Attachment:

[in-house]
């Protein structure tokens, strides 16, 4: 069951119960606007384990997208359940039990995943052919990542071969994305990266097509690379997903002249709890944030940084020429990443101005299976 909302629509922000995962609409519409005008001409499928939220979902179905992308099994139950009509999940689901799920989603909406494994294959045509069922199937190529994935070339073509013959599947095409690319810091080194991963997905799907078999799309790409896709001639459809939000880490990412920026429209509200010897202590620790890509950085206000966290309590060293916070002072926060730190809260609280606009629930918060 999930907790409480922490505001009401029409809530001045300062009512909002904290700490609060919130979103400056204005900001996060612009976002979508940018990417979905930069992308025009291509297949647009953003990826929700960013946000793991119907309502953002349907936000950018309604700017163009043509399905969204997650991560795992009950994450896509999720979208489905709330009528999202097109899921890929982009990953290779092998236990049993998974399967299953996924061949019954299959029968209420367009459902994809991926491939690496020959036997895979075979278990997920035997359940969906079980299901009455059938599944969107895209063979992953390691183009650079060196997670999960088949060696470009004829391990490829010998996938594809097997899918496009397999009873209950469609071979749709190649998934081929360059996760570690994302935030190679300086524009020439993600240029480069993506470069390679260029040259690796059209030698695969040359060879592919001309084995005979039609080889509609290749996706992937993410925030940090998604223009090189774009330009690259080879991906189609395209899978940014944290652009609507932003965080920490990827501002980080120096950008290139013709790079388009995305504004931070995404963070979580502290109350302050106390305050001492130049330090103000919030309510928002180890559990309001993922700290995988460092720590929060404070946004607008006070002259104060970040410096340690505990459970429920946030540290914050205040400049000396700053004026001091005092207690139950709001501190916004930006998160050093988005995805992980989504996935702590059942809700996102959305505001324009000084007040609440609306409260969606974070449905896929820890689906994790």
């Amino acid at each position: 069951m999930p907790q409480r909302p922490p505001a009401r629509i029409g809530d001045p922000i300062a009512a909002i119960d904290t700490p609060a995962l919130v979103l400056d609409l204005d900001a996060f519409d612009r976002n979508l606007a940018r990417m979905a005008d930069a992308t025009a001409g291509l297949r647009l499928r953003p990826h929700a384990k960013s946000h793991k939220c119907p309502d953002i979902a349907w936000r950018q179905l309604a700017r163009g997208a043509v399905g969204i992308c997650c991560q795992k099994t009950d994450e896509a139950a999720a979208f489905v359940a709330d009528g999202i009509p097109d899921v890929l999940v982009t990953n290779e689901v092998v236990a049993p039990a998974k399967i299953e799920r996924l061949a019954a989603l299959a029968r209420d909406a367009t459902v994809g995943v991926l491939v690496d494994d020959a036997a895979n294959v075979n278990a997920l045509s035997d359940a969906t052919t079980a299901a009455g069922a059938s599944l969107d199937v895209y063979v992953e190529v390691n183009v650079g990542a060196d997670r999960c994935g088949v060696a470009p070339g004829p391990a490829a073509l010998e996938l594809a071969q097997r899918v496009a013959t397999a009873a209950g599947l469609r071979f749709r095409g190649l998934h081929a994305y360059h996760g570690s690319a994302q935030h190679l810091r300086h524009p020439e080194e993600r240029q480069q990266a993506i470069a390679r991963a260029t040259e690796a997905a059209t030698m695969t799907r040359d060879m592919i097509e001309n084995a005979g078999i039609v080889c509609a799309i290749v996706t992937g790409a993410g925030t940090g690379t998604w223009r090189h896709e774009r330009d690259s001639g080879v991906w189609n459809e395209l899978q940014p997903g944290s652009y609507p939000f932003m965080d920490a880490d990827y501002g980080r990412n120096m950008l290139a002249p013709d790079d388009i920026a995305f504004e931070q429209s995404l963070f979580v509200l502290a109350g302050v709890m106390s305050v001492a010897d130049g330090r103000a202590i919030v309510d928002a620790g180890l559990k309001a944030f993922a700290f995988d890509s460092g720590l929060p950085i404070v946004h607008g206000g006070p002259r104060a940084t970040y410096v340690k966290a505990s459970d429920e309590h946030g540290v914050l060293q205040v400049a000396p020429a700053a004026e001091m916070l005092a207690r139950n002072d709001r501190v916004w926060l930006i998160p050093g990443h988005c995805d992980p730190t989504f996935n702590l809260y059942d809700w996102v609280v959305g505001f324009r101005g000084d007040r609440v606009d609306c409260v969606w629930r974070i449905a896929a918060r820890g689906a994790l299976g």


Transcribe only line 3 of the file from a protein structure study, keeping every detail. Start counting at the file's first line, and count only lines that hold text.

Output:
């Amino acid at each position: 069951m999930p907790q409480r909302p922490p505001a009401r629509i029409g809530d001045p922000i300062a009512a909002i119960d904290t700490p609060a995962l919130v979103l400056d609409l204005d900001a996060f519409d612009r976002n979508l606007a940018r990417m979905a005008d930069a992308t025009a001409g291509l297949r647009l499928r953003p990826h929700a384990k960013s946000h793991k939220c119907p309502d953002i979902a349907w936000r950018q179905l309604a700017r163009g997208a043509v399905g969204i992308c997650c991560q795992k099994t009950d994450e896509a139950a999720a979208f489905v359940a709330d009528g999202i009509p097109d899921v890929l999940v982009t990953n290779e689901v092998v236990a049993p039990a998974k399967i299953e799920r996924l061949a019954a989603l299959a029968r209420d909406a367009t459902v994809g995943v991926l491939v690496d494994d020959a036997a895979n294959v075979n278990a997920l045509s035997d359940a969906t052919t079980a299901a009455g069922a059938s599944l969107d199937v895209y063979v992953e190529v390691n183009v650079g990542a060196d997670r999960c994935g088949v060696a470009p070339g004829p391990a490829a073509l010998e996938l594809a071969q097997r899918v496009a013959t397999a009873a209950g599947l469609r071979f749709r095409g190649l998934h081929a994305y360059h996760g570690s690319a994302q935030h190679l810091r300086h524009p020439e080194e993600r240029q480069q990266a993506i470069a390679r991963a260029t040259e690796a997905a059209t030698m695969t799907r040359d060879m592919i097509e001309n084995a005979g078999i039609v080889c509609a799309i290749v996706t992937g790409a993410g925030t940090g690379t998604w223009r090189h896709e774009r330009d690259s001639g080879v991906w189609n459809e395209l899978q940014p997903g944290s652009y609507p939000f932003m965080d920490a880490d990827y501002g980080r990412n120096m950008l290139a002249p013709d790079d388009i920026a995305f504004e931070q429209s995404l963070f979580v509200l502290a109350g302050v709890m106390s305050v001492a010897d130049g330090r103000a202590i919030v309510d928002a620790g180890l559990k309001a944030f993922a700290f995988d890509s460092g720590l929060p950085i404070v946004h607008g206000g006070p002259r104060a940084t970040y410096v340690k966290a505990s459970d429920e309590h946030g540290v914050l060293q205040v400049a000396p020429a700053a004026e001091m916070l005092a207690r139950n002072d709001r501190v916004w926060l930006i998160p050093g990443h988005c995805d992980p730190t989504f996935n702590l809260y059942d809700w996102v609280v959305g505001f324009r101005g000084d007040r609440v606009d609306c409260v969606w629930r974070i449905a896929a918060r820890g689906a994790l299976g």